Published October 1996, The Music Paper

Boxing Gandhis

No lights, gizmos or noise

Vocalist/guitarist David Darling and his seven-piece band, the Boxing Gandhis, are clearly disciples of the raw, soulful, funkified gospel laid down by George Clinton, Sly Stone, The Isley Brothers, James Brown, Marvin Gaye, War, Curtis Mayfield and Roebuck "Pops" Staples back in the day.

How else do you explain the rootsy, acoustic-based slacker funk; swaggering horns, smooth, multi-part, multi-gender vocals; groovin' vibes; slippery bass runs; and free-flowing, feet-get-movin' beats that drive the L.A.-based band's first Atlantic Records release, Howard.

Hot on the heels of the self-titled, 1995 full-length debut that boasted the Billboard Triple-A, Top 5 hit, "If You Love Me (Why Am I Dyin' "); Howard, the group's eclectic, 15-song second album, is unlike anything released so far this year.

"What we're doing is a little different than what's going on out there right now," said Darling during a recent phone call to discuss the album. "And the record is probably going to be a bit of a hard sell, from a business point of view, simply because it is so different."

Bursting with sharp social commentary and trenchant, biting observations layered over some of the slickest grooves to come along since Bootsy powered the Mothership; songs such as "Piece In The Valley," "Funky Little Princess," "Far From Over," "Promised Land" and "Sun Don't Shine On Everyone" are more than just potential dance hits they're front-page headlines that place the blame where it belongs and point an angry finger at the sick, rotting soul of society.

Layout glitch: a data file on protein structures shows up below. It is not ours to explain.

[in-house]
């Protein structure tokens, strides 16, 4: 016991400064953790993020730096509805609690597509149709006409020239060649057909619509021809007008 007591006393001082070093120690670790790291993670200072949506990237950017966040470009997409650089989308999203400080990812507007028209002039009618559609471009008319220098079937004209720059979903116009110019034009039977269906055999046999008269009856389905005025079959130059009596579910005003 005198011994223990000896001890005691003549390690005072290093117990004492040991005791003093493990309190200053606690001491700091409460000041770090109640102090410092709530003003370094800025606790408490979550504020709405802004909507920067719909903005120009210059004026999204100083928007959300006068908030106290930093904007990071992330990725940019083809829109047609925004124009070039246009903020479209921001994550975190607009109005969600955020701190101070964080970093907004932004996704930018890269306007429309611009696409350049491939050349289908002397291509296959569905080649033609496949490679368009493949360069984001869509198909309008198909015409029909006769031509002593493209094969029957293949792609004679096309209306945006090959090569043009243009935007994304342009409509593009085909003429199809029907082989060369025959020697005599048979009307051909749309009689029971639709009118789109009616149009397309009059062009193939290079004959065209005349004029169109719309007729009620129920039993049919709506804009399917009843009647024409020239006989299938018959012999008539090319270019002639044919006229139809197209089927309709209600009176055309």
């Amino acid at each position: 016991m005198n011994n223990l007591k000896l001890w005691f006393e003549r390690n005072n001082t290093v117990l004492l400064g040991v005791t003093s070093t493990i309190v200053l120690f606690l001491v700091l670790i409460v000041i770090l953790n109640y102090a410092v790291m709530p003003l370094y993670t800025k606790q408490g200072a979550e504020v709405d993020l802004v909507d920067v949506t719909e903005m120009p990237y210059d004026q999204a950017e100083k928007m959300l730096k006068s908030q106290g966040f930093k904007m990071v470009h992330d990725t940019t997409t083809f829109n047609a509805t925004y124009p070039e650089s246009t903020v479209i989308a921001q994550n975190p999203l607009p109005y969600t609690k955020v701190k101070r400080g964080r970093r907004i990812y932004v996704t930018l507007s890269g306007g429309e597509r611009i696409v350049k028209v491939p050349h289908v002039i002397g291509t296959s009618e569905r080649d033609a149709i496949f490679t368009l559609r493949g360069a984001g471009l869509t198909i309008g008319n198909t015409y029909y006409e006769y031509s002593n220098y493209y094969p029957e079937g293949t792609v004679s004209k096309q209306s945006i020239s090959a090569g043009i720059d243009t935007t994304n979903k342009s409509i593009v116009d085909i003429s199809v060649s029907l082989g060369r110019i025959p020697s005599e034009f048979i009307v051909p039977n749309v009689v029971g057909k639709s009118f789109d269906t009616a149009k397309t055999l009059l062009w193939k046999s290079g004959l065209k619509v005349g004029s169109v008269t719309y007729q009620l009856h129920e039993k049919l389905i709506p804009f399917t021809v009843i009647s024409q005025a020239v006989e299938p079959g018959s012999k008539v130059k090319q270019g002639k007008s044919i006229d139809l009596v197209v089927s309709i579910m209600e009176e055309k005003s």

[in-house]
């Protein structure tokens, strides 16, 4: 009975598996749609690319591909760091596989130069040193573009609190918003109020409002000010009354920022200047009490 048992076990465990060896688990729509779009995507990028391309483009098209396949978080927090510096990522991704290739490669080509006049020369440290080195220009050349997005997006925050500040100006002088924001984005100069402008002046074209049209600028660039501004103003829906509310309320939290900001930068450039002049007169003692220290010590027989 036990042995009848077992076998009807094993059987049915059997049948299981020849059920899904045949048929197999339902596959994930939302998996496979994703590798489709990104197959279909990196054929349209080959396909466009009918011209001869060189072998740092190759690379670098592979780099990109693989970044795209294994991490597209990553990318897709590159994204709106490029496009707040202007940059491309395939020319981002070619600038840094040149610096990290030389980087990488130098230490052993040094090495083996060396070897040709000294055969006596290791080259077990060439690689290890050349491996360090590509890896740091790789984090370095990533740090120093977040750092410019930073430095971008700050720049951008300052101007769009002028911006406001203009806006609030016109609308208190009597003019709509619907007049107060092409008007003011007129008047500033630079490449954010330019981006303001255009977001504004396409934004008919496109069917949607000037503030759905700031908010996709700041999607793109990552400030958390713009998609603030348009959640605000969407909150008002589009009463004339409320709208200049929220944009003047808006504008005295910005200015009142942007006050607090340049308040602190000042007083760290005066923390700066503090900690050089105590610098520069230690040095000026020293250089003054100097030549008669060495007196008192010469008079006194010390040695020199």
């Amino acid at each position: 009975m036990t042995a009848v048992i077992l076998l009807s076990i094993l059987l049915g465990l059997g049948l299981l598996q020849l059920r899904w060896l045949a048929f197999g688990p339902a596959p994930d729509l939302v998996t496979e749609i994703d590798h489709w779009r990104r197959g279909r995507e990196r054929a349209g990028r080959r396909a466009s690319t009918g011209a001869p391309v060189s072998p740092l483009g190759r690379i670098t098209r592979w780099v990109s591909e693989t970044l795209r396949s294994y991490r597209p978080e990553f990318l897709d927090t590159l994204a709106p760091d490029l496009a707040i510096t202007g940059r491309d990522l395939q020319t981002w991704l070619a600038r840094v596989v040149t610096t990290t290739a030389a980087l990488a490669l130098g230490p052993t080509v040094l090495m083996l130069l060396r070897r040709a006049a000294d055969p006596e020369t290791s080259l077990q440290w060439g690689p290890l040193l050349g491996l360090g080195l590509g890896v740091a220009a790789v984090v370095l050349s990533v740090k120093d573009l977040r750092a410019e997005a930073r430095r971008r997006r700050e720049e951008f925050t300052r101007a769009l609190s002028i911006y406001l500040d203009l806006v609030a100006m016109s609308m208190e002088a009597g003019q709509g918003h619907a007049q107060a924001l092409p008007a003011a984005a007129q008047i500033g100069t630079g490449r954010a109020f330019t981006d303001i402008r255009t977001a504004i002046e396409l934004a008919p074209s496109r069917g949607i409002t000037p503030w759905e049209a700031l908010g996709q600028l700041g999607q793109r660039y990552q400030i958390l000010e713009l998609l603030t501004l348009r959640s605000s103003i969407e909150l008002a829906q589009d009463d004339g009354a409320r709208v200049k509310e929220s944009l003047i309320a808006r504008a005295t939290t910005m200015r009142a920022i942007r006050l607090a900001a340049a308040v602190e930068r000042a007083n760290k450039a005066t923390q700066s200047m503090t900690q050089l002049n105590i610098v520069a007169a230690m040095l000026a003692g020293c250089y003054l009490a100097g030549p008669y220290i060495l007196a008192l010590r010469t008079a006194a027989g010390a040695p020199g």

"We definitely have our eyes open," comments Darling, "and, we have a lot to say about some of the things going on in the world. We almost feel as if it's our duty to comment on what we see going on out there as opposed to singing about what we'd like it to be. I don't really think it's any of my business to try to change how you feel about certain things. On the other hand," he adds. "I can draw your attention to the things I see."

Besides Darling, the group includes singer/percussionist (and wife) Brie Darling, saxophonist/lead vocalist Ernie Perez, saxophonist/vocalist Alfredo Ballesteros, guitarist/vocalist Eric Fowler, bassist Randy Landas and drummer and former Prince cohort, Jamie Chez.

"The more colors, the more accurate the picture" is this multi-race, multi-gender band's philosophy and nothing better illustrates that than spending a little time with the amazingly diverse, always relevant, undeniably hook-filled Howard.

"We followed a few simple rules when we went into the studio with Howard," Darling explains. "One: we kept things loose and easy. Two: we didn't belabor the point. Everyone had, for the most part, a three-take limit on each track so there's a certain freshness to the overall feel of the album. And, three: we had to be able to do the song acoustically in my living room before it was even considered for the record."

"There's really not a whole lot goin' on here," he laughs. "We are, at the end of the day, a very simple, very organic band. We're low-tech, but we're as honest and as honest sounding as we can be."

"I think what makes Howard so unusual," chuckles Darling, "is that it's nothing more than great musicians playing their instruments to fairly simple formats without a bunch of lights, gizmos and noise to distract you."